Lawmakers visit oil train explosion site

Federal lawmakers representing West Virginia traveled to the site of Monday’s massive oil train derailment and explosion to help residents and officials recover from the incident.

Sen. Joe ManchinJoseph (Joe) ManchinTrump rips Dems a day ahead of key White House meeting Senate panel moves forward with bill to roll back Dodd-Frank Wealthy outsiders threaten to shake up GOP Senate primaries MORE (D) and Rep. Evan JenkinsEvan Hollin JenkinsWealthy outsiders threaten to shake up GOP Senate primaries Convicted ex-coal exec releases first ad in Senate campaign Overnight Energy: Panel advances controversial Trump nominee | Ex-coal boss Blankenship to run for Senate | Dem commissioner joins energy regulator MORE (R) said on Twitter that they went to Mount Carbon, where a train carrying more than 100 tank cars full of crude oil derailed and exploded Monday.

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The incident caused no deaths and only one person was injured. But hundreds of residents of two towns were evacuated, and municipal water supplies were temporarily cut off as officials determined whether oil got into the Kanawha River, which serves as a water supply.

“First and foremost, after touring the derailment site, I am thankful that all West Virginians are safe,” Manchin said in a statement Tuesday afternoon.

He also said he’d be interested to hear how government and industry could work to prevent future crude-by-rail disasters.

“We must work together to find ways to ensure this type of accident does not happen again and transport this material as safe as humanly possible,” Manchin said. “I will be working with federal, state and industry officials in the coming weeks to make the necessary improvements to secure our safety.”

Manchin said he met with federal, state and local officials on the scene.

Jenkins said he met with Gov. Earl Ray Tomblin (D), Manchin and environmental and safety officials from West Virginia and the federal government.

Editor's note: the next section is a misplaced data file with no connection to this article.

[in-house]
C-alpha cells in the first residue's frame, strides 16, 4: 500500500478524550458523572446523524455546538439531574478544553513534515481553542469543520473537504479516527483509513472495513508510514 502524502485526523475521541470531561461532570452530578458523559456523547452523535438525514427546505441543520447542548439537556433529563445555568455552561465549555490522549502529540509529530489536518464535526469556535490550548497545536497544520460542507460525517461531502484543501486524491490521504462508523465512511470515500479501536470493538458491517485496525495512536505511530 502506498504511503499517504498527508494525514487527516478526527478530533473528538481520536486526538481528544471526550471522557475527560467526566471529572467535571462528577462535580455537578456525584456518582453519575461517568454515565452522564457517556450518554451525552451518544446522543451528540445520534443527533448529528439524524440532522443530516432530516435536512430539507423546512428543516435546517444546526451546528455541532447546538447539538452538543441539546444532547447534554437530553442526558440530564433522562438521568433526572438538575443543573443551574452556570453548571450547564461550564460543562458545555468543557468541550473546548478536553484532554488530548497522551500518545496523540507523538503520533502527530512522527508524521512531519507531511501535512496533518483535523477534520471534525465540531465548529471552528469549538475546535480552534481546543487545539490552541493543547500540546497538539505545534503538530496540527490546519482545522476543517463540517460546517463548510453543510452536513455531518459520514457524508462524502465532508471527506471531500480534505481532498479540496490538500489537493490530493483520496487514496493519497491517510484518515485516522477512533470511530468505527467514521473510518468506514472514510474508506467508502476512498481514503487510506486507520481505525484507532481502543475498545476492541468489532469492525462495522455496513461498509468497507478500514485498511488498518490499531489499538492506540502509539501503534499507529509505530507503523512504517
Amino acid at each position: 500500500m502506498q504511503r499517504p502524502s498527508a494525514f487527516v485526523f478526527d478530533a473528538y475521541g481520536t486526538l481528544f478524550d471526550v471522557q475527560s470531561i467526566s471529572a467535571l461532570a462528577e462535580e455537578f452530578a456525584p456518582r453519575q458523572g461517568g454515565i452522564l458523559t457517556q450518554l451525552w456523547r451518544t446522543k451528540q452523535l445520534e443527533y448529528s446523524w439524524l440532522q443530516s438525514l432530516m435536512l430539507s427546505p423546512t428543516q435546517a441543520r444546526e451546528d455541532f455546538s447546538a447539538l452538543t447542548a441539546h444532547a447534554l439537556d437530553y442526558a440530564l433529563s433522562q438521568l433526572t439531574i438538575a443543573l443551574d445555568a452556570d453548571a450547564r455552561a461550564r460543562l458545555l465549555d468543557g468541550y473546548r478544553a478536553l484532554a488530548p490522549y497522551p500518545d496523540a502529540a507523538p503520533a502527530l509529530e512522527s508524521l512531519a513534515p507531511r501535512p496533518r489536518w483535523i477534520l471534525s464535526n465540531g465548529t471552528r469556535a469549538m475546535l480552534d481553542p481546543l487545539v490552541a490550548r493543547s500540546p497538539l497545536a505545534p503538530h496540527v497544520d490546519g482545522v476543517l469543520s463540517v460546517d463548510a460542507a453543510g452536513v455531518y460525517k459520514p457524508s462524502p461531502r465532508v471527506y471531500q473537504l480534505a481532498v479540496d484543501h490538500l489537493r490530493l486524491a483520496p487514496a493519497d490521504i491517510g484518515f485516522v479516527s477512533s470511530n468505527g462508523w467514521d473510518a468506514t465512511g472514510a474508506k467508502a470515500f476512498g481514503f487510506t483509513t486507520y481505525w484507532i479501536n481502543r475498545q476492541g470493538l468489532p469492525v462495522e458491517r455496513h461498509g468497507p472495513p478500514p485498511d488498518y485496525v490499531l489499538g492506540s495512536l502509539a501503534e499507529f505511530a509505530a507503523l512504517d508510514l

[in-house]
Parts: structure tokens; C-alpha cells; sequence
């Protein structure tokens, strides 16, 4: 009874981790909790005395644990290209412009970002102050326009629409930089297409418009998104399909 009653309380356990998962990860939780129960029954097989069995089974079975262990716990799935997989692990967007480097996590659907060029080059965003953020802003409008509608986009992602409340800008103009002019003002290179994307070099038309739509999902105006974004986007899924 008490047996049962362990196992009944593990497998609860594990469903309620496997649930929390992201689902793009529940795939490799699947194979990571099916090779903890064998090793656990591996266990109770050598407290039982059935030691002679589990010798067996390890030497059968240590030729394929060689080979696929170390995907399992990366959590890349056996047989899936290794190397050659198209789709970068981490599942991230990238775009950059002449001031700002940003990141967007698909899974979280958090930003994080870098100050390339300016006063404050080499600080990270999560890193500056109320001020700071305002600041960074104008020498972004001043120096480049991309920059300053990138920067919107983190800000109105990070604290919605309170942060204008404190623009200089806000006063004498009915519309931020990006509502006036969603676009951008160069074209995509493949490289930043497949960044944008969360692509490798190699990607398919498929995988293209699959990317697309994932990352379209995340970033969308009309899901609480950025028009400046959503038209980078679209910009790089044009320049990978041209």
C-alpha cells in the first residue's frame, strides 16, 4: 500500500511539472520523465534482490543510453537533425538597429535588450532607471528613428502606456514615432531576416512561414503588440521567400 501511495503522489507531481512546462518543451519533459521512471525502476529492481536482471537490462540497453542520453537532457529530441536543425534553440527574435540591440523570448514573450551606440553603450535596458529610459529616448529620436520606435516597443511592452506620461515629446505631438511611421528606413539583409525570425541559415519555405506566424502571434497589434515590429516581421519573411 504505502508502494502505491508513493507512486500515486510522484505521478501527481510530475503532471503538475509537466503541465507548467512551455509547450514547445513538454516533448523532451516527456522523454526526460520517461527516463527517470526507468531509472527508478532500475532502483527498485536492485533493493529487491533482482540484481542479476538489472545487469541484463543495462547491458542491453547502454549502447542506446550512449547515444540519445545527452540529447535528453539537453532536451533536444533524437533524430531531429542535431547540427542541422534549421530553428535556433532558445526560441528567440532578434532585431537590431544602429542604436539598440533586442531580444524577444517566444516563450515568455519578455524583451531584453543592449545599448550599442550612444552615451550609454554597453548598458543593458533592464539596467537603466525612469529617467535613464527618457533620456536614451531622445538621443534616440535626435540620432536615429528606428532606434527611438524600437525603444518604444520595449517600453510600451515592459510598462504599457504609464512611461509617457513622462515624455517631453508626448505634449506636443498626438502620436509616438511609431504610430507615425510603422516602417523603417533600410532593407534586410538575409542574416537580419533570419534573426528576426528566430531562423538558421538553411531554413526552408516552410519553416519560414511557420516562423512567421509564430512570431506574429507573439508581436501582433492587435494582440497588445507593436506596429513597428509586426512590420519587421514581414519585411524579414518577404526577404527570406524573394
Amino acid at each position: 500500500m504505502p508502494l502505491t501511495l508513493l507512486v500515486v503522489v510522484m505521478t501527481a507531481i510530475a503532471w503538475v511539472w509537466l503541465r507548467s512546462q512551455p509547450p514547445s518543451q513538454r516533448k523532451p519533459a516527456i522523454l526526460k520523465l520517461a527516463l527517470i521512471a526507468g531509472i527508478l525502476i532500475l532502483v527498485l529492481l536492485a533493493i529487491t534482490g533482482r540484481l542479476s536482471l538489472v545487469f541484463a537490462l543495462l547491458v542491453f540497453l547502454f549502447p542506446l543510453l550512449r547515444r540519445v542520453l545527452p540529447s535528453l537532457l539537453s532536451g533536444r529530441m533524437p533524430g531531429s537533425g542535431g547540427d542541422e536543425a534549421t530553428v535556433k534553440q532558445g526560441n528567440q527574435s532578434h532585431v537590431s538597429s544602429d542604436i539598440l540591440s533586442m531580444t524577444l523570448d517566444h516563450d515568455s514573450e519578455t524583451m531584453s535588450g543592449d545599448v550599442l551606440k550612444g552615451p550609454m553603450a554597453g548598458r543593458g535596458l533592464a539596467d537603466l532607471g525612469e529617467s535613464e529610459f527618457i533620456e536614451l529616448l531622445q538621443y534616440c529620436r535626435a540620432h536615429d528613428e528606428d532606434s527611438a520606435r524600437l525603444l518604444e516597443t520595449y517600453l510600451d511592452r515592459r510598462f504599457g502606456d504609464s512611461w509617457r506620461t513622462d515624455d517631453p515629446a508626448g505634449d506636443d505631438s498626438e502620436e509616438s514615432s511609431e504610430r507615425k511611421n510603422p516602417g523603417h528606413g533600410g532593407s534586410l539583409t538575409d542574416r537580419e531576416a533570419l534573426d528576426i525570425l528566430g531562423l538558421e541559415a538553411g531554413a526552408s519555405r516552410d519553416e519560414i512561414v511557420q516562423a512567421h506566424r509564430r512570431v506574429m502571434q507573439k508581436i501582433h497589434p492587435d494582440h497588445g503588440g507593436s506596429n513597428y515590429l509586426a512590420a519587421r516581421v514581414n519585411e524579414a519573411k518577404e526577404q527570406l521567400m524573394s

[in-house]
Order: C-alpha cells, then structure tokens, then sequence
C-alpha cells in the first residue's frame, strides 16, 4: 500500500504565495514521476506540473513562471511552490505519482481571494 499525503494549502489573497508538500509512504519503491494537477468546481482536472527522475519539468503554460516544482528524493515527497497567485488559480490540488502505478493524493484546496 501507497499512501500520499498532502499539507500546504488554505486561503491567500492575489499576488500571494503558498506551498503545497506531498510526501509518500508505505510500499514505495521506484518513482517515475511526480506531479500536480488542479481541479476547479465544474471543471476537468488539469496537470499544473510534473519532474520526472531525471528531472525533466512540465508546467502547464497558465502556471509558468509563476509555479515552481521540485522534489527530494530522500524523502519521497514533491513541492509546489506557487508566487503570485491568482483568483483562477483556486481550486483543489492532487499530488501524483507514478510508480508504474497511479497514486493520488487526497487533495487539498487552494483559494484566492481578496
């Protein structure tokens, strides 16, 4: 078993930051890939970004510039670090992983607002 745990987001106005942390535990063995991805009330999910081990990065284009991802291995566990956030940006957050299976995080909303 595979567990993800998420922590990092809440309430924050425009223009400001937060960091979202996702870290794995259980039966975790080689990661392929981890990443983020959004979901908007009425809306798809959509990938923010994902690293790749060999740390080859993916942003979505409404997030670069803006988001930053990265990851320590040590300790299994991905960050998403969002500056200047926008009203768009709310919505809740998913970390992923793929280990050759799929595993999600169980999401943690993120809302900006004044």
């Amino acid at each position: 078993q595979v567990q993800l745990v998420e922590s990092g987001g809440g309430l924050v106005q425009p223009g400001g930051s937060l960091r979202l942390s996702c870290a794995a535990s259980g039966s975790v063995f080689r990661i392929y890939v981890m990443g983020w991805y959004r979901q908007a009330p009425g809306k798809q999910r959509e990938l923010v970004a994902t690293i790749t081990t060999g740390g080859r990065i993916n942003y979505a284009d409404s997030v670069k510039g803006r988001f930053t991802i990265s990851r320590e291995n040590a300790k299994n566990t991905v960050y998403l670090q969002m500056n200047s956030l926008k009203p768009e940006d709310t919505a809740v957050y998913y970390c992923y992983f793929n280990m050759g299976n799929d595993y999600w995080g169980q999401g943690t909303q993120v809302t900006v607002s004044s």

Rep. Alex MooneyAlexander (Alex) Xavier MooneyGOP hits Obama administration over coal mining rule Overnight Energy: House approves bill delaying mining rule GOP bill blocking Obama coal rule set to hit House floor MORE’s (R) district is outside of the explosion area, but the Kanawha flows into his district and some of his constituents were affected by the water shutoff.

Mooney said his first concern was with safety, but he also said he was open to hearing what could be done to prevent future incidents.

“I am prepared to review findings from CSX and federal regulators on the scene in West Virginia to determine whether action can be taken to improve rail transport safety,” he said.

“It is unfortunate the president continues to use executive action to obstruct projects like the Keystone XL pipeline, which would lighten the burden on our railway and highway systems,” Mooney said, adding that he wants to fight to improve permitting for pipelines.

Sen. Shelley Moore CapitoShelley Wellons Moore CapitoSenate women: Rules on harassment must change Congress, here's a CO2-smart tax fix to protect, create jobs Women, Dems leading sexual harassment discussion in Congress: analysis MORE’s (R) office helped get the word out about resources for residents and offered its help to constituents. Capito’s staff visited the disaster site, and Capito spoke with Tomblin about the incident, said Amy Graham, the senator’s spokeswoman.

Meanwhile, the federal Transportation Department sent rail and hazardous material safety investigators to the site to launch a probe into the incident. The National Transportation Safety Board has not said whether it would have its own investigation.